Sacheen Littlefeather, who memorably substituted for Marlon Brando at the Oscars, has died

Sacheen Littlefeather, a Native American rights activist who received a formal apology from the Academy of Motion Picture Arts and Sciences for the mistreatment she endured at the 1973 Academy Awards, passed away at the age of 75.

Littlefeather is a Native American civil rights advocate who was born to a European American mother and an Apache and Yaqui father. By declining to accept Brando’s medal on his behalf at the 1973 Academy Awards, Littlefeather made history by compelling Hollywood and America to address their treatment of Native Americans.

She spoke while wearing traditional attire, explaining that Brando “very regretfully cannot accept this generous award, the reasons for this being … the treatment of American Indians today by the film industry and on television in movie reruns, and also with recent happenings at Wounded Knee.”

Even though Littlefeather’s little statement was polite and non-confrontational, she nevertheless ended up the subject of jokes that evening. Later that night, Clint Eastwood gave the best picture prize, saying,  “I don’t know if I should present this award on behalf of all the cowboys shot in all the John Ford westerns over the years.” Raquel Welch joked when she awarded the prize for outstanding actress, “I hope they haven’t got a cause.”

Littlefeather subsequently claimed that John Wayne had tried to attack her behind the scenes.

She said: “A lot of people were making money off of that racism of the Hollywood Indian. Of course, they’re going to boo. They don’t want their evening interrupted.”

In an interview with “The Dick Cavett Show” three months later, Brando gave his justification for turning down the award.

Brando said: “I felt there was an opportunity. Since the American Indian hasn’t been able to have his voice heard anywhere in the history of the United States, I thought it was a marvelous opportunity to voice his opinion to 85 million people. I felt that he had a right to, in view of what Hollywood has done to him.”

This past August, over fifty years after the event, the Academy officially apologized.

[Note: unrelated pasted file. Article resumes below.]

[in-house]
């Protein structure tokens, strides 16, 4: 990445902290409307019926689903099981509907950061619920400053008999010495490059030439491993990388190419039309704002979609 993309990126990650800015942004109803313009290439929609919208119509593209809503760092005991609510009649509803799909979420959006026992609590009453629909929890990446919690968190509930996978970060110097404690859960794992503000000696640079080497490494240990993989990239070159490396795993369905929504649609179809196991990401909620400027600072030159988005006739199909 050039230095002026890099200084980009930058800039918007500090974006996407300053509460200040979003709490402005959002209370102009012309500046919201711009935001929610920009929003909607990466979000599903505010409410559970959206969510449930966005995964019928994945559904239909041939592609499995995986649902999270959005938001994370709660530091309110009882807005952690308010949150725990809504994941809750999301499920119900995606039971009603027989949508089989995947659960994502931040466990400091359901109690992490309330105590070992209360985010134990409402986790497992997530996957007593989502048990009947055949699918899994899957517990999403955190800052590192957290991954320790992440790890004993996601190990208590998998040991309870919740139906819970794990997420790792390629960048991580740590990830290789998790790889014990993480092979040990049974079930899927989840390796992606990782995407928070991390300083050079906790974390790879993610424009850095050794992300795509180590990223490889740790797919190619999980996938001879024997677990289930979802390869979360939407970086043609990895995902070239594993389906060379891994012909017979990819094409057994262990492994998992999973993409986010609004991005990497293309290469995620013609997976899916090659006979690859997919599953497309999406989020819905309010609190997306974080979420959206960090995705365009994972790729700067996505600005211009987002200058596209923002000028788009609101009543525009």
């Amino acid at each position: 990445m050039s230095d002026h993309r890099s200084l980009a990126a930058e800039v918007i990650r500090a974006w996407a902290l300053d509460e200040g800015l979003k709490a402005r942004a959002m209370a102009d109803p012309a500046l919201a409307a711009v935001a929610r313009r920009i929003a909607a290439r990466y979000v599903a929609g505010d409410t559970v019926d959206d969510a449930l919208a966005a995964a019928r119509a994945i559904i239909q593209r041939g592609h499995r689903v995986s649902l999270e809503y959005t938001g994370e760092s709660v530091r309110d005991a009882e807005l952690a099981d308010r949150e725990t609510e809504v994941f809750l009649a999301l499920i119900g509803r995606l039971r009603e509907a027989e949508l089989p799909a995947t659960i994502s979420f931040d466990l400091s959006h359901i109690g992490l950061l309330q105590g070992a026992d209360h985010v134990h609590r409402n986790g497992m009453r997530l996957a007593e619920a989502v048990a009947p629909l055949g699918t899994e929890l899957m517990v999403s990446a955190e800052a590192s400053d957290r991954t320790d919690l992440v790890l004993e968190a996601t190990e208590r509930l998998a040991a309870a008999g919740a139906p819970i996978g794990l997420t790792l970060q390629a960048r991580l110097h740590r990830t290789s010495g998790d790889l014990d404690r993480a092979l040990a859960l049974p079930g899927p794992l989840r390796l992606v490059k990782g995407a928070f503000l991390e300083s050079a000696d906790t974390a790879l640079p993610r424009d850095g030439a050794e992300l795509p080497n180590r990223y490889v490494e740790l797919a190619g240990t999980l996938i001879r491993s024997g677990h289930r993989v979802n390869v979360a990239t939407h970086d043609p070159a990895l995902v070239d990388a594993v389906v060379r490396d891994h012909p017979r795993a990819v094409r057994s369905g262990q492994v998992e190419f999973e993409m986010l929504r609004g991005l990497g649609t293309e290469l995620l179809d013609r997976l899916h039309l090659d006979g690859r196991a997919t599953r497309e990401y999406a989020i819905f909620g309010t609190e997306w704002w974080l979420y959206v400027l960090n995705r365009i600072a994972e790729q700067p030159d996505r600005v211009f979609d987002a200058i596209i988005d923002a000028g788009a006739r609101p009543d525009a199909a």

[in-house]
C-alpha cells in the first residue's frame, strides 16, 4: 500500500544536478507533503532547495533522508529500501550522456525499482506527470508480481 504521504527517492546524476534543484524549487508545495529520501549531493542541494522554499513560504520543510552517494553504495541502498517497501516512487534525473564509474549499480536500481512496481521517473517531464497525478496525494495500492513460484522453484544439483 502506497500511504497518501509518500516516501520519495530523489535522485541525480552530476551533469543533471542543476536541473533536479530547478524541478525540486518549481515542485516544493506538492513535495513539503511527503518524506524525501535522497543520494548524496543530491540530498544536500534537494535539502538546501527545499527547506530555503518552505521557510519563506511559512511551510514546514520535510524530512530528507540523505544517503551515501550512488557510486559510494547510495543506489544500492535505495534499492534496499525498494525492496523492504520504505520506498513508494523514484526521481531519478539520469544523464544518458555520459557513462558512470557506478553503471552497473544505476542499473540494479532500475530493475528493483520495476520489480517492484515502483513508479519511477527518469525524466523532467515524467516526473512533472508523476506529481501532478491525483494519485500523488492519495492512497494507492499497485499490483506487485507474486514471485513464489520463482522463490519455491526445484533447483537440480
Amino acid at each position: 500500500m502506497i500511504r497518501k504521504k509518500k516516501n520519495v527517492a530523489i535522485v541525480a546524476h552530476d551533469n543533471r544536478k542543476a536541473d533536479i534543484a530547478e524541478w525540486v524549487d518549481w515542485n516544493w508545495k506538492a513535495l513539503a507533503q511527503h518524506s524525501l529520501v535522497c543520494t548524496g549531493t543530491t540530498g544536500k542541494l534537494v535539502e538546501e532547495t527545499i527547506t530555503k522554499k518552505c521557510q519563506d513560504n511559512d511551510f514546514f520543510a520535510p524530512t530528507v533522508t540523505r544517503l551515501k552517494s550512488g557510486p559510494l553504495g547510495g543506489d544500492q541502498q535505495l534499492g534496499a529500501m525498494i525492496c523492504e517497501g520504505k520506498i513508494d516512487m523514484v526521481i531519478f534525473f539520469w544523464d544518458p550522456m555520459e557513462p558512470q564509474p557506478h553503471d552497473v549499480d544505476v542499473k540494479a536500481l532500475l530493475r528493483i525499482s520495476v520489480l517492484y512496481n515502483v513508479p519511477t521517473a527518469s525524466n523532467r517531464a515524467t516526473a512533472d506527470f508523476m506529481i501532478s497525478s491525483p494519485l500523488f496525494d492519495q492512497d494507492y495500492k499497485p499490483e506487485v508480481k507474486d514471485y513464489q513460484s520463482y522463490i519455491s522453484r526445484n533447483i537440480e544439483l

According to CNN, in a letter to Littlefeather, the former Academy President David Rubin wrote:

“The abuse you endured because of this statement was unwarranted and unjustified. The emotional burden you have lived through and the cost to your own career in our industry are irreparable. For too long the courage you showed has been unacknowledged. For this, we offer both our deepest apologies and our sincere admiration.”

On September 17, the Academy held a celebration for Littlefeather at the David Geffen Theater for almost 800 attendees, of whom roughly half are Native Americans. Before formally accepting the apologies, Littlefeather requested them to rise.

“I am here accepting this apology, not only for me alone but as acknowledgment, knowing that it was not only for me, but for all of our nations that also need to hear and deserve this apology tonight.”

Littlefeather also participated in the Native American takeover of Alcatraz Island in 1969, and in the early 1970s, she started performing with the American Conservatory Theater in San Francisco. She believes she was “red-listed” from the industry following the Oscars fiasco, which put a stop to her showbiz career.

The rest of her life, though, she continued to speak out strongly in favor of Native American rights. As a member of the American Indian AIDS Institute of San Francisco’s board of directors and a Greenpeace employee, she also participated in the environmental movement.

Littlefeather passed away from breast cancer at her Marin County, California, home on October 2 in peace, according to her niece. In the closing months of her life, the Academy’s apology gave her a feeling of closure.

Littlefeather said: “It feels like the sacred circle is completing itself before I go in this life. It feels like a big cleanse, if you will, of mind, body, and spirit, and of heart. It feels that the truth will be known. And it feels like the creator is being good to me.”